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Scientific Classification
The Phalangids or Opiliones, (better known as "harvestmen" or "daddy longlegs") are eight-legged invertebrate animals belonging to the order Opiliones in the class Arachnida, in the subphylum Chelicerata of the phylum Arthropoda.

The name "daddy longlegs" can also refer to insects in two other orders: the crane fly (Tipulidae) and the cellar spider (Pholcidae).

Table of contents
1 Physical description
2 Behavior
3 A poisonous myth

Physical description

These harmless arachnids are known for their exceptionally long walking legs, compared to body size. The difference between harvestmen and spiders is that in harvestmen the two main body sections (the prosoma and opisthosoma) are nearly joined, so that they appear to be one structure. They have two eyes, oriented sideways. They have scent glands that secrete a peculiar smelling fluid when disturbed. Harvestmen do not have poison or silk glands.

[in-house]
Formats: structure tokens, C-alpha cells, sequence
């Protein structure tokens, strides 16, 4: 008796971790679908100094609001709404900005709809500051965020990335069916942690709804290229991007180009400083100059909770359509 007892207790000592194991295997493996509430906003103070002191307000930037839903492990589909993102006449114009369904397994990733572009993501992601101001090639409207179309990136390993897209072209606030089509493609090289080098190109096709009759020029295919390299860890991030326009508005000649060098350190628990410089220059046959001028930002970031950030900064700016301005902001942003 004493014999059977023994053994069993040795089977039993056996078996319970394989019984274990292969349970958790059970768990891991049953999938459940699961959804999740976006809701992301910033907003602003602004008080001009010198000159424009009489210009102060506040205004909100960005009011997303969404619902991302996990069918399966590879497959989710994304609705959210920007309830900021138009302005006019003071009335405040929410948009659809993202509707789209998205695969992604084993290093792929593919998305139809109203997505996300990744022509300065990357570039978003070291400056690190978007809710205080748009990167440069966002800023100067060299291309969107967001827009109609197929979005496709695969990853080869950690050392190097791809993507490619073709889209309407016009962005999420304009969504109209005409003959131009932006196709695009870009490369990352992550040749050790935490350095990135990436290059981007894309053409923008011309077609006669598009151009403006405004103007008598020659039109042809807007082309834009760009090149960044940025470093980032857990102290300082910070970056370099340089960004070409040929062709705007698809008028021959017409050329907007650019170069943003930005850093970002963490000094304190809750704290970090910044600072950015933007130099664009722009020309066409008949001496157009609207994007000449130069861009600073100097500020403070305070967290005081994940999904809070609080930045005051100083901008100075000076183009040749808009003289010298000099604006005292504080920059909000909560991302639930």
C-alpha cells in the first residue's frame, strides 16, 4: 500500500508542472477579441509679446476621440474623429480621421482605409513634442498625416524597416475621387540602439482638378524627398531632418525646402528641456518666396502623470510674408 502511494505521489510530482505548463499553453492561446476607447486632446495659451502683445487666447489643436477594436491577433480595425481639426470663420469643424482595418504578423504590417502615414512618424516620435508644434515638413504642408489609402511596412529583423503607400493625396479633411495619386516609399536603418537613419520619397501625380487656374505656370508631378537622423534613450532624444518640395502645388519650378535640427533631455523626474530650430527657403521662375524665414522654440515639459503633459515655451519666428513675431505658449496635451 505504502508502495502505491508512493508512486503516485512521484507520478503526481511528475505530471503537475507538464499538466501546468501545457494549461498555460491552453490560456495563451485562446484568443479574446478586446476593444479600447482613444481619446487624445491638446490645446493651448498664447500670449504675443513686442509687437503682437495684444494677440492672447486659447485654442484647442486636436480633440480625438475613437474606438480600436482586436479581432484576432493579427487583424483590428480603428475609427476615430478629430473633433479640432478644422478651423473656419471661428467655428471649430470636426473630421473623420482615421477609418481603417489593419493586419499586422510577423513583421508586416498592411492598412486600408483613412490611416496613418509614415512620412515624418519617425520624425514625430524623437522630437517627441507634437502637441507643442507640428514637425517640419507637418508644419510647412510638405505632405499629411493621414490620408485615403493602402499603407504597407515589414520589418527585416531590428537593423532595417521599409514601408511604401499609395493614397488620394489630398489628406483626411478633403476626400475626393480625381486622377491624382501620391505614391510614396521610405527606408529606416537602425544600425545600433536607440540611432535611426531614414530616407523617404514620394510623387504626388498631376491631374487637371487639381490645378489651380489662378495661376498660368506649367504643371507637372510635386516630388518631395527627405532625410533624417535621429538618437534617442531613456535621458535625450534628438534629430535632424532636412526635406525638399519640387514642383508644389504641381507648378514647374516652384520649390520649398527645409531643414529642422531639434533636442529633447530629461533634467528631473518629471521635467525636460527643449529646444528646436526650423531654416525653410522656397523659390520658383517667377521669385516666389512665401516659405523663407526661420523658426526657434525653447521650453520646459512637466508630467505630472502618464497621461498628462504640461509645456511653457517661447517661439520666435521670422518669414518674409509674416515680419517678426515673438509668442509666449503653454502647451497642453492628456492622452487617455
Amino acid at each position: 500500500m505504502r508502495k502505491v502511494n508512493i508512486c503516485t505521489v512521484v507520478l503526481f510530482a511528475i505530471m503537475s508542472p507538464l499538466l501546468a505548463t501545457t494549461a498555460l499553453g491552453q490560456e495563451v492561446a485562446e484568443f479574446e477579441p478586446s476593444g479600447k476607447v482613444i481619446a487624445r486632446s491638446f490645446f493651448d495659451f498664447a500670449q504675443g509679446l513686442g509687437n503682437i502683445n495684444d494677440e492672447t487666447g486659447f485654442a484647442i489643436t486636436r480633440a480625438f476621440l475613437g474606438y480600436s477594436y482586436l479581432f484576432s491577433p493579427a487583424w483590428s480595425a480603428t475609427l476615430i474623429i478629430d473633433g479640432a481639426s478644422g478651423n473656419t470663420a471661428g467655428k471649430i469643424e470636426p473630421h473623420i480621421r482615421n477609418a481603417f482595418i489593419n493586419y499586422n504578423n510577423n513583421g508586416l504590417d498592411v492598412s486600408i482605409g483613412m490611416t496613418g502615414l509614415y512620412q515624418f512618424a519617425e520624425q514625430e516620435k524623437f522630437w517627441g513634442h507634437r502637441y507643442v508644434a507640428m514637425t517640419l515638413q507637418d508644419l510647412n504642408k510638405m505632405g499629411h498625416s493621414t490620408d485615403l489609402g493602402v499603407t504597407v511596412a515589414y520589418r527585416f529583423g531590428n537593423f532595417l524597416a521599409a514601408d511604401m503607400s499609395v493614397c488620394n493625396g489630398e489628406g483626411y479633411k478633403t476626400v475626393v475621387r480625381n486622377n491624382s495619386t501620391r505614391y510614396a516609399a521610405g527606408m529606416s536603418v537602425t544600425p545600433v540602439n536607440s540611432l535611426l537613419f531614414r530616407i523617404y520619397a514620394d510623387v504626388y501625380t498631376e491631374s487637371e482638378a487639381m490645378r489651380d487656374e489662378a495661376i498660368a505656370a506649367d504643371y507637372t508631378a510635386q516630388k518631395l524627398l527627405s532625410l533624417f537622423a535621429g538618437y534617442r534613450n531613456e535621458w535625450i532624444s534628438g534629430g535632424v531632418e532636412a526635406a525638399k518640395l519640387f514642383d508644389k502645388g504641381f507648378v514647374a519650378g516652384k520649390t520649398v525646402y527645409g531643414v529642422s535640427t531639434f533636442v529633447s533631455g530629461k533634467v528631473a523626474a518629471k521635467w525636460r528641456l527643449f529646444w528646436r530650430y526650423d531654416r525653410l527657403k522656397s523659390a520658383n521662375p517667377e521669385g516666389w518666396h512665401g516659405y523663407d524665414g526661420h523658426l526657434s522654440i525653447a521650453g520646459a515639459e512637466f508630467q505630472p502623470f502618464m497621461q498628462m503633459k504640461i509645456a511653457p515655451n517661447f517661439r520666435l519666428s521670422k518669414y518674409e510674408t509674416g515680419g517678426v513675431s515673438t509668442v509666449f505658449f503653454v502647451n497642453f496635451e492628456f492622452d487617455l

Most species live for a year or two.


Many species are omnivorous, eating primarily small insects; some are scavengers. Mating involves direct copulation, rather than the deposition of a spermatophore.

A poisonous myth

There is an urban legend claiming that the daddy longlegs is the most poisonous spider in the world, only its fangs are too small to bite a human, and is thus not actually dangerous. This is untrue on several counts. First, phalangids are not spiders, and secondly, they don't have any poison glands at all!

As of 2000, over 5,000 species of Phalangids have been described worldwide.